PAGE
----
Christopher Hitchens - Hitch-22
- Brian Donaldson
- 10 June 2010
Many of history’s key figures have contradictory sides to their nature. Churchill was a focussed leader who often sank a quart of vodka before lunch. Hitler loved animals so much he couldn’t bring himself to chomp on them, but was less sentimental when it came to millions of humans. Napoleon was a towering military genius who got into uncontrollable furies over his lack of height. While Christopher Hitchens would no doubt blush at being bracketed with that lot (though considering the steadfastness of his opinions, you have to conclude that he is, at the very least, pretty sure of himself), he clearly shares their dualities.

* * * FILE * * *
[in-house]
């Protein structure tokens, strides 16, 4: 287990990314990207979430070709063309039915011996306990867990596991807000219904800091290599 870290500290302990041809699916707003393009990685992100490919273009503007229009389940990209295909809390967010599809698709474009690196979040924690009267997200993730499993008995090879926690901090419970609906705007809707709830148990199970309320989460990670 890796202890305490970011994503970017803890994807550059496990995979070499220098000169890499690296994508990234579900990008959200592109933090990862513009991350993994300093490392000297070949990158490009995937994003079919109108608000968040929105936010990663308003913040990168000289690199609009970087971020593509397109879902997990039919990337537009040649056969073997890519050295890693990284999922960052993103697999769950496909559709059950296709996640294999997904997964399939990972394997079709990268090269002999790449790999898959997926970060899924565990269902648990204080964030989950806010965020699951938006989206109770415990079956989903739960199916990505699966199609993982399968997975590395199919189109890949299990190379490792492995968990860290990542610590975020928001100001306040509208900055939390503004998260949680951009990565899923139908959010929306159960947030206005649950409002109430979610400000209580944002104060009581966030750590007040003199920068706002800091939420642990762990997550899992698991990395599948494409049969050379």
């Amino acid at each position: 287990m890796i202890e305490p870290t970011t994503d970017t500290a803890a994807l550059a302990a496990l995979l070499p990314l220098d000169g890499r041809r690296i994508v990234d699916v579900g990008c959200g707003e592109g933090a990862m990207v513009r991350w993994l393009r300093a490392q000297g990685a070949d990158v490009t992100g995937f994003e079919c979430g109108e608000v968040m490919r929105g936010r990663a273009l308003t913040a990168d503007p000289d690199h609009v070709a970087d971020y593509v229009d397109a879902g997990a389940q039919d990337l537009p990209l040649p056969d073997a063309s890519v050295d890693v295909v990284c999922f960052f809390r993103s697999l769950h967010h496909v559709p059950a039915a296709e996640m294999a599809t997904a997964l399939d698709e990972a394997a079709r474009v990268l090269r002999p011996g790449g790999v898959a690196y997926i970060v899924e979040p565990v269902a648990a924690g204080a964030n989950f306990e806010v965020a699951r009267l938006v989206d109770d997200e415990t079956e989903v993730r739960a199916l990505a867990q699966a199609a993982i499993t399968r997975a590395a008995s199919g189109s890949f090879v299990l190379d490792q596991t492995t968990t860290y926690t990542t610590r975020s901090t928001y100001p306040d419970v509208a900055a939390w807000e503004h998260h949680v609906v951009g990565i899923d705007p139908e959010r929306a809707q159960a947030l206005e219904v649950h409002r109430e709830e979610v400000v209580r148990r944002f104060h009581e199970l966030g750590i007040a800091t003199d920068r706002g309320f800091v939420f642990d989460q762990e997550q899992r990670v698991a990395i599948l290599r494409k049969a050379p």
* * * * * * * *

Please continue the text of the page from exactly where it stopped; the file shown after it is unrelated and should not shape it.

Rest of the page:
Indeed, Hitch dubs himself a Janus, the god of Roman mythology who literally had two heads facing in opposite directions. He is Chris the Trot and Christopher the Oxford student dining expensively at fancy restaurants. An archetypal Englishman who ignored all of the USA’s vulgarities to become an American citizen; for those who fell in love with his writings about the left’s hate figures, the less said about his seeming shift to the right regarding US foreign policy the better.
Unlike in most of his journalism, Hitchens gives himself a freer rein here to push the emotional buttons a little harder; so, his sections on his parents (AKA his naval officer dad ‘The Commander’ and his mother Yvonne who killed herself in her twenties, an act that he is still brooding over) do show a softer side to the old polemicist. Love him or get really annoyed by him, you can’t ignore the fiery intellect and pure showmanship at play upon and between the lines of Hitch-22.